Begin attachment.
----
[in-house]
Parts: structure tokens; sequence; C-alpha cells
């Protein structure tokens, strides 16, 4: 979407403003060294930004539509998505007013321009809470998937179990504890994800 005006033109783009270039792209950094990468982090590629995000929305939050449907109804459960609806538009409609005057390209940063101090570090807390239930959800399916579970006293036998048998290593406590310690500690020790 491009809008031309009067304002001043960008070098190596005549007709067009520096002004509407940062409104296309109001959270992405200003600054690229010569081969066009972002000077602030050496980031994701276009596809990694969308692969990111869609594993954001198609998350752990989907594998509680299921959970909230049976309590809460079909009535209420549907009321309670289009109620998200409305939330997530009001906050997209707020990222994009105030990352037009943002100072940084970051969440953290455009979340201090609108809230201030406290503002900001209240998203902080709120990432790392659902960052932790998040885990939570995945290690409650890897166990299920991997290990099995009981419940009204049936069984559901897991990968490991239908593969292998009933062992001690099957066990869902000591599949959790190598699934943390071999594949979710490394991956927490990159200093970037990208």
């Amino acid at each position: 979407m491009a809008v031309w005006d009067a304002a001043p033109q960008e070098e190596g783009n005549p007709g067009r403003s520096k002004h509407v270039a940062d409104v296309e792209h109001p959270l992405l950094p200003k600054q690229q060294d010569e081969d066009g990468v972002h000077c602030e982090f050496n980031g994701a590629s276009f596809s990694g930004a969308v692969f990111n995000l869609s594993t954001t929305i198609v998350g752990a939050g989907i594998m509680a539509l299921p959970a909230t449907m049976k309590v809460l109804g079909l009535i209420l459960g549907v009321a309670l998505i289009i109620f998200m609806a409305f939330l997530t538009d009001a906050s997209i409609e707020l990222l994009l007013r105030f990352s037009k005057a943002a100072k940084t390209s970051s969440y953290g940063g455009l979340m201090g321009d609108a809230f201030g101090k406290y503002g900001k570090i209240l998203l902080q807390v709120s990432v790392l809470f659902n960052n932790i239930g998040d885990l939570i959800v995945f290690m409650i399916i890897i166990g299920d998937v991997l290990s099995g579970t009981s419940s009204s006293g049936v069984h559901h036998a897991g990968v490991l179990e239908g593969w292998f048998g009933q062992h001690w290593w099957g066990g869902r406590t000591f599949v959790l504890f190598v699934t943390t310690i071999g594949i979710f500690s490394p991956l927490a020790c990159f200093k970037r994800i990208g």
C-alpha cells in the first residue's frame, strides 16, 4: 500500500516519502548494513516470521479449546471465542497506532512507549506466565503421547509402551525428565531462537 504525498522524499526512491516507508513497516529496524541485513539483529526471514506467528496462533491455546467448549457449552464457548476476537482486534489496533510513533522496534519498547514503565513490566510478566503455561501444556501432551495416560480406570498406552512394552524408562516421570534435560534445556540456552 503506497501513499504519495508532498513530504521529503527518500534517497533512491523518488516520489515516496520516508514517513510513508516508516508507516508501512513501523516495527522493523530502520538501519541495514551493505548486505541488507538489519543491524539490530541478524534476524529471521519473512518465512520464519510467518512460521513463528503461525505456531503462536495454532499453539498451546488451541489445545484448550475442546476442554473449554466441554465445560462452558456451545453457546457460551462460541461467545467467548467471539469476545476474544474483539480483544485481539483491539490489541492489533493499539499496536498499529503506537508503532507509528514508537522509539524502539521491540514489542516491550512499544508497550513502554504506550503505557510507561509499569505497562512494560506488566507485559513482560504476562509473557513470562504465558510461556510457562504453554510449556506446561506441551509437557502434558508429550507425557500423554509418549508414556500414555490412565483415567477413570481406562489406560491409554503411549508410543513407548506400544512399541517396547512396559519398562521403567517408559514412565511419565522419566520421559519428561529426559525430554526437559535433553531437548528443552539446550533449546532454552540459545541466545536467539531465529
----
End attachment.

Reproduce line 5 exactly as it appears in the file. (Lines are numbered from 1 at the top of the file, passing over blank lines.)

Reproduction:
C-alpha cells in the first residue's frame, strides 16, 4: 500500500516519502548494513516470521479449546471465542497506532512507549506466565503421547509402551525428565531462537 504525498522524499526512491516507508513497516529496524541485513539483529526471514506467528496462533491455546467448549457449552464457548476476537482486534489496533510513533522496534519498547514503565513490566510478566503455561501444556501432551495416560480406570498406552512394552524408562516421570534435560534445556540456552 503506497501513499504519495508532498513530504521529503527518500534517497533512491523518488516520489515516496520516508514517513510513508516508516508507516508501512513501523516495527522493523530502520538501519541495514551493505548486505541488507538489519543491524539490530541478524534476524529471521519473512518465512520464519510467518512460521513463528503461525505456531503462536495454532499453539498451546488451541489445545484448550475442546476442554473449554466441554465445560462452558456451545453457546457460551462460541461467545467467548467471539469476545476474544474483539480483544485481539483491539490489541492489533493499539499496536498499529503506537508503532507509528514508537522509539524502539521491540514489542516491550512499544508497550513502554504506550503505557510507561509499569505497562512494560506488566507485559513482560504476562509473557513470562504465558510461556510457562504453554510449556506446561506441551509437557502434558508429550507425557500423554509418549508414556500414555490412565483415567477413570481406562489406560491409554503411549508410543513407548506400544512399541517396547512396559519398562521403567517408559514412565511419565522419566520421559519428561529426559525430554526437559535433553531437548528443552539446550533449546532454552540459545541466545536467539531465529